Because of that whole wedding + tenure thing I'm behind in my reading, but I just got around to Lisa Miller's "Parents of a Certain Age" from New York magazine a couple of weeks back. It's a troubling article, and one I haven't seen discussed around my usual haunts on the internet.
Miller's article examines the apparently growing phenomenon of older parents: women (and men, too, but it's the women who come in for most of the scrutiny) who are starting families in their late 40s and even 50s. The article's major flaw is that it talks about all older-parents-with-young-children as if they're in the same category, and they're decidedly not; one couple she profiles adopted children from Guatemala and Vietnam when they were in their mid-fifties--after raising biological children of their own. But most of the parents she's looking at are first-time parents who seem determined to have children semi-naturally, i.e., with the woman going through labor, even if the eggs are not her own and even if she has had to be medically brought out of menopause in order to get pregnant in the first place.
Now, first-time parents whose ages hover around 40 are commonplace in academia, and if Cosimo and I have kids we'll surely join their number (given that he's already in his early 40s and I'll be 37 in February and the child-having discussion is definitively tabled until we're in the same place full-time). Contrary to the seven billion articles that get written about declining fertility and how if you wait too long, you'll be sorry!, I don't think that pushing parenthood back is a sad state of affairs, either for individual women or for Women As a Whole. People who put off pregnancy are, I assume, making a conscious decision and understand the trade-offs, and those who want kids can always have children in their lives even if they can't conceive: they can adopt, they can be foster parents, they can serve as doting aunts or uncles or second parents to kids in their neighborhood or whatever. There will always be children desperate for adult love and support.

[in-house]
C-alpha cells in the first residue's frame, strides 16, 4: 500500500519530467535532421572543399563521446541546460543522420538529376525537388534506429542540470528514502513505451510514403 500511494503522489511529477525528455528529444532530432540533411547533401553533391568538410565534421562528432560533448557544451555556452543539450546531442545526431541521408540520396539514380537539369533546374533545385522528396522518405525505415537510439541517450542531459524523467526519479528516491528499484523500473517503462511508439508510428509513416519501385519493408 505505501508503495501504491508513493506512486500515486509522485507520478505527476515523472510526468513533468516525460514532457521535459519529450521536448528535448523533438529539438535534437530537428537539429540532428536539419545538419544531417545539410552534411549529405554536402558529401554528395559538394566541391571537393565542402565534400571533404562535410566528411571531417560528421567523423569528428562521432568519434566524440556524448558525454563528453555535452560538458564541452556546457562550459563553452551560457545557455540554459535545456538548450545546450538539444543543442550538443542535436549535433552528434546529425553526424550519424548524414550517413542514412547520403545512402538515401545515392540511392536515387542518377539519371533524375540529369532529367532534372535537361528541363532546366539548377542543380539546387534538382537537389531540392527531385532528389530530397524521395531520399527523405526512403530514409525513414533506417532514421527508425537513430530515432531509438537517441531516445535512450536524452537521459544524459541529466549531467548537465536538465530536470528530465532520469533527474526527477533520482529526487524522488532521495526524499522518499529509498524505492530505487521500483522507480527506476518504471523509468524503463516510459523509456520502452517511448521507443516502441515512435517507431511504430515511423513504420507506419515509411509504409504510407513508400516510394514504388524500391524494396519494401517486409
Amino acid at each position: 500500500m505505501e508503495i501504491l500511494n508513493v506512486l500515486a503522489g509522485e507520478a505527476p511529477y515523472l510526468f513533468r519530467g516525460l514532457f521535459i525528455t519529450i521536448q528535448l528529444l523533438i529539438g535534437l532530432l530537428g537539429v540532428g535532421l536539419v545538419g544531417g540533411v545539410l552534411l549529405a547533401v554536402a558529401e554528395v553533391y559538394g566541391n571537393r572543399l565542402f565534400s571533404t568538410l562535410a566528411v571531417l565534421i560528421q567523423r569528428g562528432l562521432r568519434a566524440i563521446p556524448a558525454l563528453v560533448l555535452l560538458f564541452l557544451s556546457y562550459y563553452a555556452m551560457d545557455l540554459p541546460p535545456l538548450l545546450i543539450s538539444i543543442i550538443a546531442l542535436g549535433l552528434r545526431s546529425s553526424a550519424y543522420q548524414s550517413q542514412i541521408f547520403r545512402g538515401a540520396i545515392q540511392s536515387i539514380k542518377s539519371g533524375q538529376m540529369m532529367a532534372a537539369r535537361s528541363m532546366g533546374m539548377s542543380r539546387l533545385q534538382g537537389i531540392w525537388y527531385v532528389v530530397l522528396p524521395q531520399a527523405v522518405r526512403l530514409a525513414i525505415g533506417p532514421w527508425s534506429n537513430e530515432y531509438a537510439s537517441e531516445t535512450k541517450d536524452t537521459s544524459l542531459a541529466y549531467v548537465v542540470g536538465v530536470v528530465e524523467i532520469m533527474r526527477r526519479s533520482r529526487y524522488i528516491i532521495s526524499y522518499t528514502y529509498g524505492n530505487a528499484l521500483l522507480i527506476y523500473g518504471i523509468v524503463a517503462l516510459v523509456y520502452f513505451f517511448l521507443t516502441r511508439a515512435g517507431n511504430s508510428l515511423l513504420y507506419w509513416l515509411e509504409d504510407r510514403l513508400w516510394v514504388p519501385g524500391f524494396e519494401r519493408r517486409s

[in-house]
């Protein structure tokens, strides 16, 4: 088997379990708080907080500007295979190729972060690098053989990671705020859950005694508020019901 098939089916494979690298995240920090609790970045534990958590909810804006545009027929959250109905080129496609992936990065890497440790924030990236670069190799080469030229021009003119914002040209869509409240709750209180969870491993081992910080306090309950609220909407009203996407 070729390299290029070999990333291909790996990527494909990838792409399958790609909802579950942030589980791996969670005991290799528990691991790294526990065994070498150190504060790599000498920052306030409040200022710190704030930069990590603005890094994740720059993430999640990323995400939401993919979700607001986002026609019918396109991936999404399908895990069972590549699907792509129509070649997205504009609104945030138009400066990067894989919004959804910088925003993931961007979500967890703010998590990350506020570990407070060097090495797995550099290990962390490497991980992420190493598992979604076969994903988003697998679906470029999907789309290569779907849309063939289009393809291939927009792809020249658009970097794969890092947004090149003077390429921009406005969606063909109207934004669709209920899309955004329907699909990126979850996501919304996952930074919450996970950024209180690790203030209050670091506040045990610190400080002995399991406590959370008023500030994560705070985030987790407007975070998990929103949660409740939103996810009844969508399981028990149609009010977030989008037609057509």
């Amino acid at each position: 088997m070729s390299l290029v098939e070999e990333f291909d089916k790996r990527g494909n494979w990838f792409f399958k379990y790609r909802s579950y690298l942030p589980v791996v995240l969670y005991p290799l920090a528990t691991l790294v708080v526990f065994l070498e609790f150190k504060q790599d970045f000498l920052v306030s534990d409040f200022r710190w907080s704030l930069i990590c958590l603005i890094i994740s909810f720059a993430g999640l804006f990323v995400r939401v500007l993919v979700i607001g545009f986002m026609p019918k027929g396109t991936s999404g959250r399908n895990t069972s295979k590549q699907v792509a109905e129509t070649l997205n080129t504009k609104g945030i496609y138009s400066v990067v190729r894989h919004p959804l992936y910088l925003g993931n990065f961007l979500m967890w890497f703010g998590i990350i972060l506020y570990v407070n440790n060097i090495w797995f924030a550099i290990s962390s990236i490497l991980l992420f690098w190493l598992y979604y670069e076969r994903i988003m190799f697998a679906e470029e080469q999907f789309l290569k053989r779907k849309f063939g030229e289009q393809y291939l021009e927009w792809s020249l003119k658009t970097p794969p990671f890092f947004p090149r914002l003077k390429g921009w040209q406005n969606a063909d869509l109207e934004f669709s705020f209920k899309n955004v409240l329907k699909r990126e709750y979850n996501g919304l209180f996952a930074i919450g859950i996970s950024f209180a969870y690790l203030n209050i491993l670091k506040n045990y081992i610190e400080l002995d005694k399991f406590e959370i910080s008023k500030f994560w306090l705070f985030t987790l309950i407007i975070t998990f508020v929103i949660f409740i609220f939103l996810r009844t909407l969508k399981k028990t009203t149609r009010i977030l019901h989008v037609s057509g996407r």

But although I absolutely do not think that it is selfish or narcissistic to decide in one's 40s or even 50s that one wants to be a parent (or at any rate, it's no more likely to be a sign of narcissicism than wanting children in one's 20s or 30s is), I confess that I don't get the desire to have one's own biological children at all costs (I understand it as a strong preference, sure, but not as a need)--and I definitely do not understand the desire to go through pregnancy for its own sake. So I see a real difference between people in their late forties/fifties who either are lucky to get pregnant naturally, or who adopt, and those people who, because it makes them feel young and bogusly fertile and more like "real" mothers, go to great expense and incur quite extreme health risks in order to carry a child--a child not necessarily sharing any of their genetic material--to term.
Maybe I'm just lazy and risk averse? But if I were to decide, around age 45, that I had the energy to chase small children around for the next decade or two, you'd better believe I wouldn't be putting myself through an exhausting and dangerous nine months of pregnancy first.